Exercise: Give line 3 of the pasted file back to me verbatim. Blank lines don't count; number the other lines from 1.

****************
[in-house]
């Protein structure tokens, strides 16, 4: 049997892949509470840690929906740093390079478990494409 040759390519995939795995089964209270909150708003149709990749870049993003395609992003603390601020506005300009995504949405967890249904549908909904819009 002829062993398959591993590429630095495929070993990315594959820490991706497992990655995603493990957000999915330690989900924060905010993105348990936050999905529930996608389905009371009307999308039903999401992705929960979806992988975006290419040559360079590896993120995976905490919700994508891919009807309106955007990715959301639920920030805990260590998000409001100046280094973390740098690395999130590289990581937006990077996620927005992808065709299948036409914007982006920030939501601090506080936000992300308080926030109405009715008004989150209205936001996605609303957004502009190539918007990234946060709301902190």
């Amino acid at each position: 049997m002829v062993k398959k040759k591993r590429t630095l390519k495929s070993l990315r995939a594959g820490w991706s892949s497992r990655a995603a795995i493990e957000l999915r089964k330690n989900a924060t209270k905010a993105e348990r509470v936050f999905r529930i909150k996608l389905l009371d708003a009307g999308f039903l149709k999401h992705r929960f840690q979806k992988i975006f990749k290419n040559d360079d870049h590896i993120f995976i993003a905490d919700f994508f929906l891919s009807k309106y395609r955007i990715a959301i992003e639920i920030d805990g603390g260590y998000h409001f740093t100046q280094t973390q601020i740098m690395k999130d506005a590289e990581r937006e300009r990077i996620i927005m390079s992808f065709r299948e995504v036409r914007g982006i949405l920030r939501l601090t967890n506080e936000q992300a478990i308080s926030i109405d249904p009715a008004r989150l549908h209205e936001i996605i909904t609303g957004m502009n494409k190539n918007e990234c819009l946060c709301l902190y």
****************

């Amino acid at each position: 049997m002829v062993k398959k040759k591993r590429t630095l390519k495929s070993l990315r995939a594959g820490w991706s892949s497992r990655a995603a795995i493990e957000l999915r089964k330690n989900a924060t209270k905010a993105e348990r509470v936050f999905r529930i909150k996608l389905l009371d708003a009307g999308f039903l149709k999401h992705r929960f840690q979806k992988i975006f990749k290419n040559d360079d870049h590896i993120f995976i993003a905490d919700f994508f929906l891919s009807k309106y395609r955007i990715a959301i992003e639920i920030d805990g603390g260590y998000h409001f740093t100046q280094t973390q601020i740098m690395k999130d506005a590289e990581r937006e300009r990077i996620i927005m390079s992808f065709r299948e995504v036409r914007g982006i949405l920030r939501l601090t967890n506080e936000q992300a478990i308080s926030i109405d249904p009715a008004r989150l549908h209205e936001i996605i909904t609303g957004m502009n494409k190539n918007e990234c819009l946060c709301l902190y």